Watching The Chaser with an audience at the 2008 FilmFour Frightfest, many of whom treated the film as if it were an action shoot-’em-up or slasher, was an eye-opener in this regard. For instance in the final climactic confrontation, during which the grievously wounded hero takes a serious beating and crashes through a fishtank containing the severed head of the girl whose plight we were meant to have cared about all along, Jung-ho gets the better of Yeong-min and delivers a hammer blow to the face. This earned a round of applause in the theatre, ostensibly because we all needed some relief from the intense action, but it’s likely also that the visual effect itself was comical enough to elicit a response. As in Chang Yun-hyŏn’s 1999 serial killer hit Tell Me Something (whose own as-dumb-as-it-sounds exploding water-tank finale was more convincing as a dramatic showstopper), pleasure-in-violence takes precedence. It is a shame therefore that the rest of film plays to convention: poor Mi-jin lives as a single parent with her daughter in a crowded tower block on the evening that her boss calls on her to attend one last client (thus sealing her fate as Yeong-min’s next victim). With Mi-jin effectively sidelined for the rest of the movie, Jung-ho reluctantly agrees to babysit the stereotypical daughter-in-distress Eun-ji (Kim Yoo-jung), who seems to exist only to reinforce Jung-ho’s compassionate side (for which, in return, he reveals some wholly unnecessary home-truths) until her predictable hospitalisation midway through the second act. At the heart of this manipulation is the moral rehabilitation of Jung-ho who returns from the brink as the film’s savior. To his credit, however, director Na offers something rather more restrained: there is no suggestion, for instance, that this particular brand of blood-thirsty vigilantism is in any way productive; more often than not his actions hinder the investigation to find Mi-jin. But there were some in the Frightfest crowd, with whom I saw the movie, who embraced The Chaser as a high-energy popcorn flick and seemed to want Jung-ho to lay waste to practically everyone onscreen in his fight to track down and punish the villain.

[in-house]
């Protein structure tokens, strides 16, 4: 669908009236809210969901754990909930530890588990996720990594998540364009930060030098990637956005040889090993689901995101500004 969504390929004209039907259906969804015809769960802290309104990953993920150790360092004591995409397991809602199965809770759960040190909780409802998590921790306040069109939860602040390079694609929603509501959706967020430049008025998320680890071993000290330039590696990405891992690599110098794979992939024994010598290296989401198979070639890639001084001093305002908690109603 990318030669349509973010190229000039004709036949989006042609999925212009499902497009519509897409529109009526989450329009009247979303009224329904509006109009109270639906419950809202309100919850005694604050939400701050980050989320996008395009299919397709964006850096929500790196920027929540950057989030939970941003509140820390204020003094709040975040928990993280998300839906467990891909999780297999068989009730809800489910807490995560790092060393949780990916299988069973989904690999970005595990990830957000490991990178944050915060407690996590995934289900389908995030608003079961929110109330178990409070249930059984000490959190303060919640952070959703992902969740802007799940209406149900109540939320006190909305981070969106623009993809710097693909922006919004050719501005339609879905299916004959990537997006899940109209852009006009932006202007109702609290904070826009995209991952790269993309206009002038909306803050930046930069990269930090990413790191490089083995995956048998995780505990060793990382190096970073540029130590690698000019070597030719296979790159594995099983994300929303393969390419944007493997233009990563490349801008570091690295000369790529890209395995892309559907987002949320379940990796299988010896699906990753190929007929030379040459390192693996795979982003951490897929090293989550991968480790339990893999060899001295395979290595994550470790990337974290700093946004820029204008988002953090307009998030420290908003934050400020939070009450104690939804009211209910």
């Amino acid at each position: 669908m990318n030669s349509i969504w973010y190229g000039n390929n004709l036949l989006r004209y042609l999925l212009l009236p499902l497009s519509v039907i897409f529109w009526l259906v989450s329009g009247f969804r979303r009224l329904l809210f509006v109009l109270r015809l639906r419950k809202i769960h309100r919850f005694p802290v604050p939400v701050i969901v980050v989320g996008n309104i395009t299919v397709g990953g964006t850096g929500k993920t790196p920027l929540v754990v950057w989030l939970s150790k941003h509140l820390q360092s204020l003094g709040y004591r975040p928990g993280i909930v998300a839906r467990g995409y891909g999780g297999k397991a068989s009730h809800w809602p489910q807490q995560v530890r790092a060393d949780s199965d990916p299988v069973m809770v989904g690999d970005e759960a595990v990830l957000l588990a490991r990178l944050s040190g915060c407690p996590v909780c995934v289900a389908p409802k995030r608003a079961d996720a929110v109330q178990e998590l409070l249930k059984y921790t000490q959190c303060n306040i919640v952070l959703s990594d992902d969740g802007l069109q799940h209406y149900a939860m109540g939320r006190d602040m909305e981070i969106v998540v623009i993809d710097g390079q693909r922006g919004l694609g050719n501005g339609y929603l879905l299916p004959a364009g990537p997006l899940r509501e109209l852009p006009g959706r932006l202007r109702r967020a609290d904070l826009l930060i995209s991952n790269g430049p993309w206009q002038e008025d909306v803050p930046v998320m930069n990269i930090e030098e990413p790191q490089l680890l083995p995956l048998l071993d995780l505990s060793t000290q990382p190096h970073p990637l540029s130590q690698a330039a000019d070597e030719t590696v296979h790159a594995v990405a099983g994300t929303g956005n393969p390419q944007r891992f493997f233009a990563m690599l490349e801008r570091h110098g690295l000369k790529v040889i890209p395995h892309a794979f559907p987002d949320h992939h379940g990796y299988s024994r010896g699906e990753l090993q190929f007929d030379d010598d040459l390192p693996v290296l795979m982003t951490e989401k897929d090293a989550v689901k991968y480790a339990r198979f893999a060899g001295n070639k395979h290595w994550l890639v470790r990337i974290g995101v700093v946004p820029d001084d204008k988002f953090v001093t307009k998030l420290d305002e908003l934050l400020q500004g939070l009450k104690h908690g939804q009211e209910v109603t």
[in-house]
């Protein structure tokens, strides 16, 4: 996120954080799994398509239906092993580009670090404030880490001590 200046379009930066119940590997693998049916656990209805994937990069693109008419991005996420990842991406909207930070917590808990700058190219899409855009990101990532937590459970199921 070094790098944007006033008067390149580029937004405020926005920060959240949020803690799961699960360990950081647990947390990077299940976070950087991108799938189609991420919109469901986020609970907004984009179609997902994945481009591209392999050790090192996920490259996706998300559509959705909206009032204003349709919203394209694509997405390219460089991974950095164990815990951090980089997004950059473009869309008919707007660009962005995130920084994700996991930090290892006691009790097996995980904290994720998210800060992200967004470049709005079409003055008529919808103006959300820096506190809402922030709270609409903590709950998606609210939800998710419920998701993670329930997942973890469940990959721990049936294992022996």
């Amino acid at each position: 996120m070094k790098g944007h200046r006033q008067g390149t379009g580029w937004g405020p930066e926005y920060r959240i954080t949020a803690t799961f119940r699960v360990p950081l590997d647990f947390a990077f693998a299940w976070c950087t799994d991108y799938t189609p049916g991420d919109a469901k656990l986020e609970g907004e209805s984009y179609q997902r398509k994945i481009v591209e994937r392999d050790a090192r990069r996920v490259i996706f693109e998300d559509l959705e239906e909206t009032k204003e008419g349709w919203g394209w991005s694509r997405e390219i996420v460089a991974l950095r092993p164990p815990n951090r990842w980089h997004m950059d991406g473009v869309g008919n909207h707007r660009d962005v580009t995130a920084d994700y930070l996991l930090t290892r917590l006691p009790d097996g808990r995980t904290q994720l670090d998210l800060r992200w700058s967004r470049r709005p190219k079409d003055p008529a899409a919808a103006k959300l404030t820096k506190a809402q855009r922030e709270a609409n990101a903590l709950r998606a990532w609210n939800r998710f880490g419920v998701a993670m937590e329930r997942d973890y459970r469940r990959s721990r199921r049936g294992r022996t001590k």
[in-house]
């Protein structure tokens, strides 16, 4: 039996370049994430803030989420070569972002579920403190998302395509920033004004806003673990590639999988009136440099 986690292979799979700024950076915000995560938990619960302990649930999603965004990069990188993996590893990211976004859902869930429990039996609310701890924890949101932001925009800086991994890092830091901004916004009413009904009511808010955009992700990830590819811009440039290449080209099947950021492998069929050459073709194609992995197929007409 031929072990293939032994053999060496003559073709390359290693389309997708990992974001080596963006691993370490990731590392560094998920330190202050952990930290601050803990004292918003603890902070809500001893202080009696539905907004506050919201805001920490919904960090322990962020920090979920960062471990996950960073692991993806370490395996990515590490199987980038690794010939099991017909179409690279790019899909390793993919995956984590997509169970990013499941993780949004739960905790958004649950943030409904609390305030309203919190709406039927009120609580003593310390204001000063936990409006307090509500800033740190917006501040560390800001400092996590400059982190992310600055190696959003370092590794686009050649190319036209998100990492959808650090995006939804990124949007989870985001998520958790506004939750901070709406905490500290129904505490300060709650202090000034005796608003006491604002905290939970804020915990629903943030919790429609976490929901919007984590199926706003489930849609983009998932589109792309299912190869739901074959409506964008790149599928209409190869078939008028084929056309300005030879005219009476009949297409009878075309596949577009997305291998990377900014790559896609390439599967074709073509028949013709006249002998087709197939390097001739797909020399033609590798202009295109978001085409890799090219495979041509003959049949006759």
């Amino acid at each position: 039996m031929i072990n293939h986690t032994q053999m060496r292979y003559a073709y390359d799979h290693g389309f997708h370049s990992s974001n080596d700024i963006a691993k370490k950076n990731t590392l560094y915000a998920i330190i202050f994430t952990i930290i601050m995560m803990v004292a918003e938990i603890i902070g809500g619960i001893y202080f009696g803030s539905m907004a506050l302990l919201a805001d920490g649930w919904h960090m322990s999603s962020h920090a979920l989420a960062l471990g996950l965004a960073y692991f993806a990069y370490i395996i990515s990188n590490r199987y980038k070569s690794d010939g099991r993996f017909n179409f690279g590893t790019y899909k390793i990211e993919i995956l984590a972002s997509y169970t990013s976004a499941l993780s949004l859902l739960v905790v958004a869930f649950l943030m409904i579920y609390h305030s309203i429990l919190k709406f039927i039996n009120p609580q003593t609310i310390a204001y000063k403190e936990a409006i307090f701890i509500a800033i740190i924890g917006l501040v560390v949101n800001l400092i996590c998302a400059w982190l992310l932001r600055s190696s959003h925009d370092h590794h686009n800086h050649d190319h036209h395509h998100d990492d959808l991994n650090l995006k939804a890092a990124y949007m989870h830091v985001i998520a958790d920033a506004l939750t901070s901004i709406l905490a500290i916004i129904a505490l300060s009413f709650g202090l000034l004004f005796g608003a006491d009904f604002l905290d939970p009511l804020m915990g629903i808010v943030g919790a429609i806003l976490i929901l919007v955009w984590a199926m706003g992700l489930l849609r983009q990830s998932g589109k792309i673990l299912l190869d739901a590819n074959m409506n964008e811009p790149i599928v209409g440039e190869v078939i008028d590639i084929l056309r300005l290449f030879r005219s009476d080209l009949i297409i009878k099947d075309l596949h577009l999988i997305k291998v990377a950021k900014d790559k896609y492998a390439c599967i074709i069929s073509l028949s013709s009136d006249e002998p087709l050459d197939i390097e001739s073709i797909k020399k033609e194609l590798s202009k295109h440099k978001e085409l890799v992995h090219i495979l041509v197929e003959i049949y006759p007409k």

Otherwise, The Chaser is an engaging thriller that successfully redraws the conventional balance of the police procedural by bringing the serial killer in early and devoting a mountain of screen time to the administrative, legalistic business of obtaining confessions and evidence — a fascinating process of discovery which, to director Na’s credit, never becomes bewildering or uninvolving. Interestingly, the Frightfest programme references both Fincher’s Zodiac (2007) and the “uncomfortable atmosphere and cruel twists” of Se7en, and while these are adequate (but not wholly accurate) parallels to draw, there are perhaps stronger connections to be made with the likes of the aforementioned Tell Me Something and Jin Kwang-kyo’s crime drama Beautiful Sunday (2007), which is equally as entertaining.

24 August, 2008


olivier said...

I just saw the film, here in Switzerland. I quite agree with you but it' sstill an impressive movie.
Great review, by the way

Ian said...

Thanks Olivier :-) Very cool of you to drop in.

Agreed, it's a very accomplished movie. Sight and Sound magazine (our BFI rag) gave it an exceptionally good review last year, which took me by surprise, so I'm perhaps a little tough on it. Still... Thrilled to see (if I read you correctly) it's getting distribution in Switzerland - although that's probably our Hollywood pals at work, no?